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5 - Spaces of Remorse: Penitential Allusions in Iwein

Published online by Cambridge University Press:  17 April 2021

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Summary

In Hartmann von Aue's Iwein (c.1200), after it has become clear that the protagonist has broken his oath to his wife by staying away too long and as a result loses all reason, he desires only one thing: ‘daz er wære ettewâ / daz man noch wîp enweste wâ / unde niemer gehôrte mære / war er bekommen wære’ (‘that he might be in some place / of which neither man nor woman knew the whereabouts, / and that they would never hear tidings / of where he had gone.’). He leaves the field of tents that makes up the Arthurian court, running across the fields ‘nâch der wilde’ (l. 3238), and it is in this wilderness – also referred to as the forest (‘wald’/‘walde’) – that the episode conventionally referred to as Iwein's madness plays out. In whatever light the so-called madness is considered, its specific location in the forest away from society is of central importance to its interpretation. Scholarly attention has typically focused on the ways in which the episode and its setting reflect on the interaction between civilization and the wild, between man and animal, between culture and nature: areas of investigation commonly held to be central to the interpretation of the text as a whole. More generally, it has been shown repeatedly that this is a text where much is to be gained from the analysis of the locations in which the protagonist finds himself, the ways in which he moves between different spaces or spheres, and how the differences between these spaces – for instance, the court and the woods or the Arthurian world and Laudine's fountain realm – are negotiated or overcome.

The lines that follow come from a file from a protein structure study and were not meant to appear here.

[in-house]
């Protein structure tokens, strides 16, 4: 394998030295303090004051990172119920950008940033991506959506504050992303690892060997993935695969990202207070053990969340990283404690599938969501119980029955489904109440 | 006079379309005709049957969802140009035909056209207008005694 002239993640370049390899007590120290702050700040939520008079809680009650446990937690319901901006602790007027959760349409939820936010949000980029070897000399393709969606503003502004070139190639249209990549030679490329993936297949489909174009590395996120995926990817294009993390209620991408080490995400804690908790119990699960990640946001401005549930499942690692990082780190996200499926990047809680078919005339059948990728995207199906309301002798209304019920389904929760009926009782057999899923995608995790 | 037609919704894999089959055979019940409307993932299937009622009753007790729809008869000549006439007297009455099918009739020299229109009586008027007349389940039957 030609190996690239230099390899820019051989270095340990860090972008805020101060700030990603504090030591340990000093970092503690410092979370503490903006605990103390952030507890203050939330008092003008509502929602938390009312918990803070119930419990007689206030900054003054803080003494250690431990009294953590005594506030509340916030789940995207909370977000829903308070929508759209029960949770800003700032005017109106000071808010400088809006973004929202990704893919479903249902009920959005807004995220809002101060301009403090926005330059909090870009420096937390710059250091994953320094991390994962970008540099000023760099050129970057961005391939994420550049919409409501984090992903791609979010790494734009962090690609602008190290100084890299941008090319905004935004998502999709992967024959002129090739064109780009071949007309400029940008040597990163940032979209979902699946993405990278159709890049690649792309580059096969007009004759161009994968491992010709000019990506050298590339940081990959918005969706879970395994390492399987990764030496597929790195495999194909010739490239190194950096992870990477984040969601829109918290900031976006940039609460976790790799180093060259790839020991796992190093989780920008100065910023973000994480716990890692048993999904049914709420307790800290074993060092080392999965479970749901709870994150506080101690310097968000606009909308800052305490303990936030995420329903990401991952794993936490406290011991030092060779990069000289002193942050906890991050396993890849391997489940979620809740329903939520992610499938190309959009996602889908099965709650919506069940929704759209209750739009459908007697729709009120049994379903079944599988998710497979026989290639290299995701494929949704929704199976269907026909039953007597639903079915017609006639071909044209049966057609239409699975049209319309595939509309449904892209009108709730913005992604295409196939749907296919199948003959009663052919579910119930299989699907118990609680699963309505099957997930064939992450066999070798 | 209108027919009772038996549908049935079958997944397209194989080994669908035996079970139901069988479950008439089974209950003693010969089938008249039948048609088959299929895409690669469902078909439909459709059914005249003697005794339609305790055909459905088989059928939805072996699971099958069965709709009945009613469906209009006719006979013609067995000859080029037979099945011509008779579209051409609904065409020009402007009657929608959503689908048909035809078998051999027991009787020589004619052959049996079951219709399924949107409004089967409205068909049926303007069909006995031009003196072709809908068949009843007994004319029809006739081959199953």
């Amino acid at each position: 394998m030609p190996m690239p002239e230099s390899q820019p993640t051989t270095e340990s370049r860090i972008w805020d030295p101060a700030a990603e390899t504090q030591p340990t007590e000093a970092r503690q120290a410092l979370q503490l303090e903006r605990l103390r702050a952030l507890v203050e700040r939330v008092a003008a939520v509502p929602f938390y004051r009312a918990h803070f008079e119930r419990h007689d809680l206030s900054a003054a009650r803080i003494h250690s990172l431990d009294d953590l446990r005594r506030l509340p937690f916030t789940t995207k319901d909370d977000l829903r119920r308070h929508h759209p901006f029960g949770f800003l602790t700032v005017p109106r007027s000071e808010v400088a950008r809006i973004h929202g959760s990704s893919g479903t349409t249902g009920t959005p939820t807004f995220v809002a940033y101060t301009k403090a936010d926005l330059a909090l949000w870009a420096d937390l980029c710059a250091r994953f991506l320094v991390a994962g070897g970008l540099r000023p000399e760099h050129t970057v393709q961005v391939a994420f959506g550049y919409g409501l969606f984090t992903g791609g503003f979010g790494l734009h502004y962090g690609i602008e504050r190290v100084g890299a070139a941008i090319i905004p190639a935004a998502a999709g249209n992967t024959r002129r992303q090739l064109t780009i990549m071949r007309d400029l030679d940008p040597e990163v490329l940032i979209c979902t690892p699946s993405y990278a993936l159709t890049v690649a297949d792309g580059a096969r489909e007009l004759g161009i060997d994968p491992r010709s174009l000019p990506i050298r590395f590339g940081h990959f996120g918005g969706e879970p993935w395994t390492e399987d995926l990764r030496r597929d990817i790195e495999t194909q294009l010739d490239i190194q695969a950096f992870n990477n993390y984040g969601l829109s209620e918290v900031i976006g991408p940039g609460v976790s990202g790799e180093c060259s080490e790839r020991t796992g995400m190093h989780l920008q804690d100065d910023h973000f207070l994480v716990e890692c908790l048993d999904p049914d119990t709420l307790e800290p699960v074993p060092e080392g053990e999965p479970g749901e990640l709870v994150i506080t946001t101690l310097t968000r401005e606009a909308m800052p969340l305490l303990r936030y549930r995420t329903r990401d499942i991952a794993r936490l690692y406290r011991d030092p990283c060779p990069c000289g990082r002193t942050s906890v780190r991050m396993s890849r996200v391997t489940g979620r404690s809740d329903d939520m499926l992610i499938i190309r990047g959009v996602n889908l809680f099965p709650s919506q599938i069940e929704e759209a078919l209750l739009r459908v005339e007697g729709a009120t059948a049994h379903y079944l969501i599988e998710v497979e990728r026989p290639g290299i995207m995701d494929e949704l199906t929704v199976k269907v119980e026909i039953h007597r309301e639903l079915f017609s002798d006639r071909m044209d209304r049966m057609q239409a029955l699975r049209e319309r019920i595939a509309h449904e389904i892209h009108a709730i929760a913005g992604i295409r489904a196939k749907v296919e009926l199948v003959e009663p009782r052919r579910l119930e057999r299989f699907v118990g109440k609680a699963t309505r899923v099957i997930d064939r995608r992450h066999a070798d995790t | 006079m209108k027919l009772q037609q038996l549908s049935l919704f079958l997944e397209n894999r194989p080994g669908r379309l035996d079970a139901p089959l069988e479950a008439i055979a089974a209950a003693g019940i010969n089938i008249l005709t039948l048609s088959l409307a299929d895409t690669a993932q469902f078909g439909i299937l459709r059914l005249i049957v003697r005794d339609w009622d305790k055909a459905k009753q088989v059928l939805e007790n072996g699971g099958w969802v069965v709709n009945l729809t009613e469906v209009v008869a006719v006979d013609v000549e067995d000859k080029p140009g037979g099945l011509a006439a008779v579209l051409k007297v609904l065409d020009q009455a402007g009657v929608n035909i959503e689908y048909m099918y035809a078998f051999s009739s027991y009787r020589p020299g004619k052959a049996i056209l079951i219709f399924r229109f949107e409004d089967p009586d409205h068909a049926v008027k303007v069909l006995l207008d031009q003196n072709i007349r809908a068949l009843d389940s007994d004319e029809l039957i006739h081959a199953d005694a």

Although the forest in which Iwein runs wild is apart from the court and the rest of society, it is not entirely uninhabited, for it is also the home of a man who lives in a little house on a freshly cleared patch of ground (‘ein niuwez geriute’, l. 3285). Although he is initially frightened of the ‘fool’ (‘tôre’, l. 3295) who has invaded his patch, this man gradually builds a relationship with Iwein on the premise of cooperation and mutual aid: Iwein provides the game, the man a way of cooking it, water, bread and eventually, through selling animal skins at market, salt and bread of a better quality (ll. 3283–3344).

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Arthurian Literature XXXVI
Sacred Space and Place in Arthurian Romance
, pp. 105 - 124
Publisher: Boydell & Brewer
Print publication year: 2021

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